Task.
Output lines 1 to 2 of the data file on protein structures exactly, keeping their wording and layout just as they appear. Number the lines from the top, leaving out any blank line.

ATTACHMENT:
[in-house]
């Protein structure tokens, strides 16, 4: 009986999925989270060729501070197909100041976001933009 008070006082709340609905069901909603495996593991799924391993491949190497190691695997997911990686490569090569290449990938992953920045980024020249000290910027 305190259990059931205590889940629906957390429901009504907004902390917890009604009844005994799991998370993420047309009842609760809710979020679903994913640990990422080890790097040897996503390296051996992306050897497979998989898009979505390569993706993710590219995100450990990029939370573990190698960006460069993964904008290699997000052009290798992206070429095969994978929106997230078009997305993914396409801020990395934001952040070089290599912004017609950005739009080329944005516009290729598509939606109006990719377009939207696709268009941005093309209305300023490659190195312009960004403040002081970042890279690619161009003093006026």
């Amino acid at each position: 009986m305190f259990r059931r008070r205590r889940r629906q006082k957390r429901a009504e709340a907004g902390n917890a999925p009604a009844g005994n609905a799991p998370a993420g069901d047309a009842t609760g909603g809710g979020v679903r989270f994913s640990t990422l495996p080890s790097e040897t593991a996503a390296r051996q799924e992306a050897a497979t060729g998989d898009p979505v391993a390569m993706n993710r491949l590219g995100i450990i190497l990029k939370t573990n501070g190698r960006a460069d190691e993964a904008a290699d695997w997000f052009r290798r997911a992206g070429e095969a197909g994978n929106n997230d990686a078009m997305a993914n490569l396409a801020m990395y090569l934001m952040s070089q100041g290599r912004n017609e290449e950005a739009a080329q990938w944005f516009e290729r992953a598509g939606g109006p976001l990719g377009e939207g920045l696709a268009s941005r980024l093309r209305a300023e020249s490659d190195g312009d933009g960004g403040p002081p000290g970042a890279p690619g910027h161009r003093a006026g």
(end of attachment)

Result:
[in-house]
């Protein structure tokens, strides 16, 4: 009986999925989270060729501070197909100041976001933009 008070006082709340609905069901909603495996593991799924391993491949190497190691695997997911990686490569090569290449990938992953920045980024020249000290910027 305190259990059931205590889940629906957390429901009504907004902390917890009604009844005994799991998370993420047309009842609760809710979020679903994913640990990422080890790097040897996503390296051996992306050897497979998989898009979505390569993706993710590219995100450990990029939370573990190698960006460069993964904008290699997000052009290798992206070429095969994978929106997230078009997305993914396409801020990395934001952040070089290599912004017609950005739009080329944005516009290729598509939606109006990719377009939207696709268009941005093309209305300023490659190195312009960004403040002081970042890279690619161009003093006026």